baby. If you become overly concerned about foods or spices causing problems, try to remember
that entire countries and cultures have diets that contain foods that are extremely spicy. In these
cultures, the mothers nurse their infants without problems.
It is possible that some highly allergenic foods (strawberries, peanuts) may be passed into breast
milk, increasing the risk of a later food allergy in the baby. If this is a concern, discuss food
allergies with your pediatrician.
A nursing mother can safely consume moderate amounts of caffeine (equal to 1 to 2 cups of coffee
per day) without causing harm to her baby. But any more caffeine than that may cause agitation and
difficulty sleeping for your baby.
Since alcohol has been found in human milk and can interfere with the milk ejection reflex, avoid
alcohol while breastfeeding. An occasional drink, not exceeding two ounces of alcohol, may be
safe, but you should consult your health care provider about the associated risks.
If you are a smoker, this is a great time to quit for yourself and for your baby. Nicotine and other
chemicals from cigarettes are found in breast milk. If you are unable to quit, try to limit the number
of cigarettes as much as possible, change to a brand with low nicotine, and visit your doctor
Many medications (prescription and over-the-counter medications) will pass into the mother's milk.
Check with your physician before taking any medications. Do NOT stop taking any prescribed
medication without speaking first to your doctor.
The American Academy of Pediatrics' Committee on Drugs releases a periodic statement with a list
of drugs and their compatibility with breastfeeding. Your obstetrician and pediatrician are both
likely to be familiar with this publication and can answer your concerns about breastfeeding while
taking medications.
Most breastfeeding women do not have normal menstrual periods (lactation amenorrhea). Although
the risk of pregnancy is less for a woman experiencing lactation amenorrhea, pregnancy CAN
occur during this time. Breastfeeding should not be used for contraception, since failure is likely.
Birth control choice should be discussed with your health care provider. Barrier methods (condom,
diaphragm), progesterone contraceptives (oral or injectable), and IUDs have all been shown to be
safe and effective. Progesterone contraception is generally not started until the milk supply is
established, usually at 4 weeks postpartum.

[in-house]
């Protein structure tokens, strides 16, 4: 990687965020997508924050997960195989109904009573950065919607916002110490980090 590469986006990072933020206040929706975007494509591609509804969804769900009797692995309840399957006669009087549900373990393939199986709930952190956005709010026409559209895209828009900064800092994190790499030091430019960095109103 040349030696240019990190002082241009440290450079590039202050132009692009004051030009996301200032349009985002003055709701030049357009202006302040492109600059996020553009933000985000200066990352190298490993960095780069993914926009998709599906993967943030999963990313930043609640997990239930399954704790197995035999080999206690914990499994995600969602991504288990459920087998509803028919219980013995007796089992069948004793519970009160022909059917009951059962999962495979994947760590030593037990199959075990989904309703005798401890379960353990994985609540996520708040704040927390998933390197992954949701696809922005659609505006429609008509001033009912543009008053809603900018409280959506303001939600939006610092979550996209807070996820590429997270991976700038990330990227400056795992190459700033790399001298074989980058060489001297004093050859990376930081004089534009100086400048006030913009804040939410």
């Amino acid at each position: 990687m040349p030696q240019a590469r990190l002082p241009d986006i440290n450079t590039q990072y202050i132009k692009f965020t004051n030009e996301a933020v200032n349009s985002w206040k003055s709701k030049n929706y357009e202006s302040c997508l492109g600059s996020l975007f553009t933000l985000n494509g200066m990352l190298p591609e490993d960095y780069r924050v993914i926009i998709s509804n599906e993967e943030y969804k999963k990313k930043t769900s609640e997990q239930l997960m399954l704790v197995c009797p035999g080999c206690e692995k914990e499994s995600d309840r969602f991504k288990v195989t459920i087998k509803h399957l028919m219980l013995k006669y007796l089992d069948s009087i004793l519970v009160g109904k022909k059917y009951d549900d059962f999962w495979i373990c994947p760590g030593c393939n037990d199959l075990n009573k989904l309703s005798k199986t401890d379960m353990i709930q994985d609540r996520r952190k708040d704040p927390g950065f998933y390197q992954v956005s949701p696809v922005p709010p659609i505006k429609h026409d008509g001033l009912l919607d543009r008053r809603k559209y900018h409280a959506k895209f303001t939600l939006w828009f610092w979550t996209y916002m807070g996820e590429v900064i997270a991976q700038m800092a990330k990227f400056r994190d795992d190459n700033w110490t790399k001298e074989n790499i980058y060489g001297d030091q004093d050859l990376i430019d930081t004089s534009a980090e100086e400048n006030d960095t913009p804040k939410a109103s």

Estrogen-containing birth control pills are not recommended for breastfeeding women, because
they may affect milk supply.
Mothers face unique obstacles in maintaining adequate milk supply once they return to work. With
planning, commitment, and skilled use of a breast pump, breastfeeding mothers can maintain their
milk supply and continue breastfeeding even after returning to work outside the home.
A maternity leave is helpful for establishing your milk supply and breastfeeding skills before
returning to work. An ideal work place would provide a private room for breastfeeding moms, with
a comfortable chair and an electric breast pump for use by all nursing mothers.
However, many moms have had success using a hand breast pump and a bathroom stall for privacy.
Many women prefer the speed of the electric breast pump. Hospital-quality pumps are available for
rent through medical supply stores. Personal, portable models are available for purchase.
Here are some tips that have worked well for many breastfeeding mothers who work fulltime
outside the home:
If you plan to return to work, introduce your baby to bottle-feeding at 3 to 4 weeks of age.
This allows plenty of time to establish good feeding habits. Starting bottle-feeds before 2 weeks
of age often results in nipple confusion -- the baby has difficulty changing between the different
sucking patterns required for the different types of feeding.
Two weeks before you return to work, buy or rent an efficient and comfortable breast pump
and start building up a supply of frozen milk. If the day you return to work arrives and you
don't have a freezer full of breast milk, one bottle of formula fed to your baby will be an